Yes, well, celibacy for priests is only one of the reasons I could never be a catholic. Frankly, if that were not required, I think there would not have been the pedophile priests problem -- or at least not sufficiently widespread for it to be the can of worms it was -- and don't anyone suggest to me that, because it's not all over the news these days, it's gone away. You can't suppress perfectly natural needs, and not expect it to backfire somehow.
I understand you to mean that because priests are denied a healthy sexual outlet (even self-love, as it is sometimes termed, although how they enforce that . . .?), they may turn to unhealthy ones. But I would say that priesthood and celibacy does not cause pedophilia, but rather that some pedophiles choose to seek out those professions which will allow them to act out. Which is any position where a degree of emotional intimacy with young children is expected to be part of the position. I think you would find that the Catholic church is not the only one with problems with it's priests/pastors, etc, just the most publicly acknowledged at the present. And I would also like to say that I am not saying ALL pastors, or even most pastors, are pedophiles. I'd actually contend that it's a minority. It's just that since they are in such a sensitive post, even a few is cause for horror. Plus, the people who commit heinous crimes make for interesting news, so that's what we hear about. A headline of "Local Pastor Very Kind Person, Who Hasn't Done Anything Wrong" isn't interesting enough to grab readership. Sadly.
post #16 of 21
Quote:
Originally Posted by Obi
I understand you to mean that because priests are denied a healthy sexual outlet (even self-love, as it is sometimes termed, although how they enforce that . . .?), they may turn to unhealthy ones. But I would say that priesthood and celibacy does not cause pedophilia, but rather that some pedophiles choose to seek out those professions which will allow them to act out. Which is any position where a degree of emotional intimacy with young children is expected to be part of the position. I think you would find that the Catholic church is not the only one with problems with it's priests/pastors, etc, just the most publicly acknowledged at the present. And I would also like to say that I am not saying ALL pastors, or even most pastors, are pedophiles. I'd actually contend that it's a minority. It's just that since they are in such a sensitive post, even a few is cause for horror. Plus, the people who commit heinous crimes make for interesting news, so that's what we hear about. A headline of "Local Pastor Very Kind Person, Who Hasn't Done Anything Wrong" isn't interesting enough to grab readership. Sadly.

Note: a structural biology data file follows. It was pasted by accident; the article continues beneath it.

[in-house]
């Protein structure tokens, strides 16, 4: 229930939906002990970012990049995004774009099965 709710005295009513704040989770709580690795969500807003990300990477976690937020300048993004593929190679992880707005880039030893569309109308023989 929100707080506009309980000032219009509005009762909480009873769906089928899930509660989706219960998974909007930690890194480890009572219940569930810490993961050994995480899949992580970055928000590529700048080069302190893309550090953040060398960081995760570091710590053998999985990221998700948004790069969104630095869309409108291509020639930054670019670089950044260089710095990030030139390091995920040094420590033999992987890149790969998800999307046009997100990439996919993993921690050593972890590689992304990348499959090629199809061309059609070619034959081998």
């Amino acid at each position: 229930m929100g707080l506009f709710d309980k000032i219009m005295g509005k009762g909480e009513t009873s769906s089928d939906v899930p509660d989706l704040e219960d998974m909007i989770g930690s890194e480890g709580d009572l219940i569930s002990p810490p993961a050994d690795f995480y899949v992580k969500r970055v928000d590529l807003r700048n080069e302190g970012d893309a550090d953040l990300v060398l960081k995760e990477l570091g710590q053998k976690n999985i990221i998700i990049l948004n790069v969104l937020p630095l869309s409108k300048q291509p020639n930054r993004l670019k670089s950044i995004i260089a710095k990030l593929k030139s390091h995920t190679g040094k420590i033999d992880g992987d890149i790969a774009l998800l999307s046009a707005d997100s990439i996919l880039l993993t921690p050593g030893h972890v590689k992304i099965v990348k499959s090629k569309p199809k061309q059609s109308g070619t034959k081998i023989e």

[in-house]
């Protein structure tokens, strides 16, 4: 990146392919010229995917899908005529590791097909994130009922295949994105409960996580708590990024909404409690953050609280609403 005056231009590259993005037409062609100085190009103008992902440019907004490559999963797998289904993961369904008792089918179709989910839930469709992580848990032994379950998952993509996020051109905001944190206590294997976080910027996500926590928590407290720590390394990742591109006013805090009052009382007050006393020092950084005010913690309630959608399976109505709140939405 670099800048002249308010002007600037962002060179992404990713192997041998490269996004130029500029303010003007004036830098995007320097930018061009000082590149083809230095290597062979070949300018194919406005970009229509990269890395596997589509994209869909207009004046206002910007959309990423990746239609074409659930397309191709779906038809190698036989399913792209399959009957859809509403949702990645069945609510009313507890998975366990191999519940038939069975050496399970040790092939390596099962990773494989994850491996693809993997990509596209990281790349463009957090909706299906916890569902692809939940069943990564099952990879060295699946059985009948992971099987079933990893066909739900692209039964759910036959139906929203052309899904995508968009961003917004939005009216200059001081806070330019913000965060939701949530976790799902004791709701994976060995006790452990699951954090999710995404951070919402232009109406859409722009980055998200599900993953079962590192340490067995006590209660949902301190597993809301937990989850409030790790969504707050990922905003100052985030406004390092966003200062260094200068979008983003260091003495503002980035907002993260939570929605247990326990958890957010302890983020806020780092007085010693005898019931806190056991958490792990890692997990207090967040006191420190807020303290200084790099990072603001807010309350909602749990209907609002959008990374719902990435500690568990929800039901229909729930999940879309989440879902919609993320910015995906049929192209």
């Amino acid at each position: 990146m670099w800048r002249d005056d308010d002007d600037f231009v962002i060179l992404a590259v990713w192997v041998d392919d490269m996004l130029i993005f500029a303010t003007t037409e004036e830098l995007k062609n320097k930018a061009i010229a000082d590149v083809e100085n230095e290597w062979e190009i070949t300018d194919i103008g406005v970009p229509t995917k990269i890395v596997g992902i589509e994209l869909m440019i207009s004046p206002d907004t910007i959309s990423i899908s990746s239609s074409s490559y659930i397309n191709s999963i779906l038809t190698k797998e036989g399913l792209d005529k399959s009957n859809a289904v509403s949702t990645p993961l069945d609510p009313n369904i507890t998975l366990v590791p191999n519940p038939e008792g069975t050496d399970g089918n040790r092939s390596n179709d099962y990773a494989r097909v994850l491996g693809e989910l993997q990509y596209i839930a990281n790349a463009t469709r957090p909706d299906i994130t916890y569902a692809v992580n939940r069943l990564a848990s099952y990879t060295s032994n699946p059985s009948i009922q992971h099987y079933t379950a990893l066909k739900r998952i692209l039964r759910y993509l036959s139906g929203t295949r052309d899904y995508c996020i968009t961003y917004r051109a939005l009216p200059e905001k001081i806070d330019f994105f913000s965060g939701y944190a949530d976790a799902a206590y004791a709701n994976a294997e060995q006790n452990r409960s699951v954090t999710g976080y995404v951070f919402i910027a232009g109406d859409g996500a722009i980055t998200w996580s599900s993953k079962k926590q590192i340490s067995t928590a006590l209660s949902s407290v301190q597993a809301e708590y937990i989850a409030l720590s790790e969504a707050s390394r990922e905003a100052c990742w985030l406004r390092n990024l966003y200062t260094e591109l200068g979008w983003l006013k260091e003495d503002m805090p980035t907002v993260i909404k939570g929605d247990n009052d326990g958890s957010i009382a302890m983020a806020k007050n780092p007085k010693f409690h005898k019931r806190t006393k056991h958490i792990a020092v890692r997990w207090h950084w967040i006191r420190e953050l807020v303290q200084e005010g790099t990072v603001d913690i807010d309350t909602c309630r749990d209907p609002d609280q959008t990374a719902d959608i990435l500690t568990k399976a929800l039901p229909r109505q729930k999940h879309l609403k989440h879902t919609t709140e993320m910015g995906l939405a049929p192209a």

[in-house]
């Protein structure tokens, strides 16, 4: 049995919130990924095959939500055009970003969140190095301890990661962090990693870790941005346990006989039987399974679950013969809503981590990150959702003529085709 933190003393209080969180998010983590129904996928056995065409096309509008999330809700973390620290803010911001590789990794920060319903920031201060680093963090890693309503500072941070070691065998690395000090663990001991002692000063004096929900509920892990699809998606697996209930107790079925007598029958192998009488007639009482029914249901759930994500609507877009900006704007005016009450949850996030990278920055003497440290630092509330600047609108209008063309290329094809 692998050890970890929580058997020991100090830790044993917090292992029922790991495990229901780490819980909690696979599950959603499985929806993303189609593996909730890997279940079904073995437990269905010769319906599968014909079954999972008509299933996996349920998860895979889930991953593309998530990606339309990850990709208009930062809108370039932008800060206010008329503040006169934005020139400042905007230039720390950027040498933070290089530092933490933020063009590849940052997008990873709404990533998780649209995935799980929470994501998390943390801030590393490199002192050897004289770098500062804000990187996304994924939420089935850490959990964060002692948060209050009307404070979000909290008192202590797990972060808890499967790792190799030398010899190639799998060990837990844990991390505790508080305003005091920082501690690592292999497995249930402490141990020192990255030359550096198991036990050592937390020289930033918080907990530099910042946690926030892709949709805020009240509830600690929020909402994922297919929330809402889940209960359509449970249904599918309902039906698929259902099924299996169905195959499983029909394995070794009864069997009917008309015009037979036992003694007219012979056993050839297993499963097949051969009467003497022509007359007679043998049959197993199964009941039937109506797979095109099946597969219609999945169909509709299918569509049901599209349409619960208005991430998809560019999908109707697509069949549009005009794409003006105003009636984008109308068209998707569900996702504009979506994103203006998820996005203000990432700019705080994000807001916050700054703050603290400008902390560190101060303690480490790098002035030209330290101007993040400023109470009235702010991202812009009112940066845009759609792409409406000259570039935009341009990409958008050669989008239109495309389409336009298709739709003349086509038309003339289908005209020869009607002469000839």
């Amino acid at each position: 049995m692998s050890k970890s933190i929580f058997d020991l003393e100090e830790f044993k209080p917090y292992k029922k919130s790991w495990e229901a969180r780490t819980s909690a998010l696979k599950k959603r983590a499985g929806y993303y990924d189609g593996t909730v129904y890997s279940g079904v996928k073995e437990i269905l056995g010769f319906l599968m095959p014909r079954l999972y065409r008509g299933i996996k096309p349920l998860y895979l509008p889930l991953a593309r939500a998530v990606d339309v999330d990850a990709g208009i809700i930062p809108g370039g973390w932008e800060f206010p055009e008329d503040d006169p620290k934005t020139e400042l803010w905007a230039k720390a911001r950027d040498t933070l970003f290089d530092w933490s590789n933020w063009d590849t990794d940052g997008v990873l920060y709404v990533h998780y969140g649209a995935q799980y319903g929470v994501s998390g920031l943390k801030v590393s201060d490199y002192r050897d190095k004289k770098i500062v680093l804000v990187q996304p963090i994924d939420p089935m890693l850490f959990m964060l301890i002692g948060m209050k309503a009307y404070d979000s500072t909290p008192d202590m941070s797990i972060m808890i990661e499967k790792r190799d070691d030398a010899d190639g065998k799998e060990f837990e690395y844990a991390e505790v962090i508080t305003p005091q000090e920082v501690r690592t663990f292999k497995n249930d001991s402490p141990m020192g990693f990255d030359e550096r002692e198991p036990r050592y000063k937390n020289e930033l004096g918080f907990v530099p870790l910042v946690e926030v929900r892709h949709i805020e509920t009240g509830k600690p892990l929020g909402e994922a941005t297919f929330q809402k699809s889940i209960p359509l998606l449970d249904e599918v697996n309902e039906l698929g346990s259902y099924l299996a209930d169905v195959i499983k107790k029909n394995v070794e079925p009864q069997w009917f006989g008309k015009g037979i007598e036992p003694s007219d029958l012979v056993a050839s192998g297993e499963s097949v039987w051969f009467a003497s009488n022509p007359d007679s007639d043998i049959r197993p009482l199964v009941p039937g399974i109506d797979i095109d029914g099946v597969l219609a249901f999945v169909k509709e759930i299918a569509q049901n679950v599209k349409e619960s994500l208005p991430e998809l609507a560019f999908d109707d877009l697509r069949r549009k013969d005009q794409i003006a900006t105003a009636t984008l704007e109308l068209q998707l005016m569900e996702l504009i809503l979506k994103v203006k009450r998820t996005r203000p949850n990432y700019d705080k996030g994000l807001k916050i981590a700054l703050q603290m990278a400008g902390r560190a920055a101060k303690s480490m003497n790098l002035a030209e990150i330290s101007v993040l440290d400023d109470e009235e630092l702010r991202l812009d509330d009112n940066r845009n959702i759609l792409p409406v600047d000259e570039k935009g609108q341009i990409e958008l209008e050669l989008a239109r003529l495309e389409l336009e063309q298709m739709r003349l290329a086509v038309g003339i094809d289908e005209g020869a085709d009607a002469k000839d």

I'm not suggesting that the RC Church is alone in this, but it's that church and its conservative stances on sexual matters that are under discussion in this thread. There's no question that there are cases of inappropriate sexual behaviour on the part of clergy of other denominations. And, if celibacy is not the culprit in all cases, attitudes toward homosexuality play their part. This is not to say that there aren't cases of pure pedophilia, where the person would have these leanings even without these restraints on their natural sexual expression. My point is that, if these restraints were not present, and natural sexual expression were allowed, the cases of inappropriate sexual behaviour would be limited to the real pedophiles, and thus be considerably fewer than we see.

As for pedophiles seeking out positions where they can as you say "act out", yes, I suspect some do. But they don't just march in to the church and say, "I'm yours -- ordain me" and it is done. There's lots of opportunity along the way for the church to judge the candidate unsuitable or for the candidate to fail academically or for the candidate to discover that all this preparation is too high a price to pay for this ringside seat. What I'm saying is that deciding to seek the priesthood as a profession is hardly a guarantee that the person will actually end up a priest, so I'm inclined to think that persons who do so with this purpose in mind are not very likely to jump all the hoops successfully -- those who do are likely a very tiny number -- much fewer than the bad actors who have made the news.
post #17 of 21